Ever hear of trigger warnings? A trigger warning is “a statement at the start of a piece of writing, video, etc., alerting the reader or viewer to the fact that it contains potentially distressing material.”
I first became aware of this term when an article in our local paper (The Valley News) described one such warning issued by the professor of Jewish Studies at Dartmouth College. “We will spend some time in this course studying anti-Semitism, Nazi Germany, and the Holocaust. Those topics are obviously very unpleasant and if you feel they will trigger unbearable emotions in you, please reconsider enrolling in this course.” Seriously? Would anyone electing such a course think it would be fun and entertaining? Shouldn’t we be teaching students to deal with such strong emotions?
At the University of Chicago the dean of students sent out a letter stating ”We do not support so-called trigger warnings, we do not cancel invited speakers because their topics might prove controversial…”
Isn’t the whole idea of education to expose one to differing opinions, to present material even if it is painful or unpleasant. Sometimes change comes about only when there is such an experience.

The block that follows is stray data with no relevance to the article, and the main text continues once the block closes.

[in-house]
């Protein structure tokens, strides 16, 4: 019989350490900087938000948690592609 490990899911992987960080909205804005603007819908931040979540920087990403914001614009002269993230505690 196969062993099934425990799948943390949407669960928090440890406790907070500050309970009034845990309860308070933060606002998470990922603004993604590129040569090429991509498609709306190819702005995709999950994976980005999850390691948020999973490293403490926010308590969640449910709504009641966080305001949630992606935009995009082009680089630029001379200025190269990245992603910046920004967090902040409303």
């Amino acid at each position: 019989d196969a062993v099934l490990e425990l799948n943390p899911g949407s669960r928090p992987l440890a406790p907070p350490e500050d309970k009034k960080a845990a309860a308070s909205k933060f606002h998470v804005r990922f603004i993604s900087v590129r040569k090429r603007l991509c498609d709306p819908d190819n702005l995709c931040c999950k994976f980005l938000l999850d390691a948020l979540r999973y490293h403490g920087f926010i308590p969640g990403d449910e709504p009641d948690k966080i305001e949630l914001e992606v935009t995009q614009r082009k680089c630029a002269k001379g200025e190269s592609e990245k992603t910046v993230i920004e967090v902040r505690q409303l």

Now trigger warnings have become so ubiquitous that they are even used in a joking manner. In a recent book review Wayne Curtis began: “TRIGGER WARNING: This is a book about penmanship . It may bring back unsettling memories, and concludes “Southpaws may wish to avoid the book entirely.”
How timely: Yesterday I saw a terrific musical “A Gentleman’s Guide to Love and Murder,” book and lyrics by Robert L. Freedman. The opening number, “A Warning to the Audience,” says “For those of you of weaker constitution, For those of you who may be faint of heart, This is a tale or revenge and retribution, So if you’re smart, Before we start, You’d best depart.”
Perhaps I should have begun this post with a trigger warning: Caution. This post contains strong opinions which may differ from yours. Proceed with caution.
Dorothy C. Judd © 2016
Next post: Monday, October 31st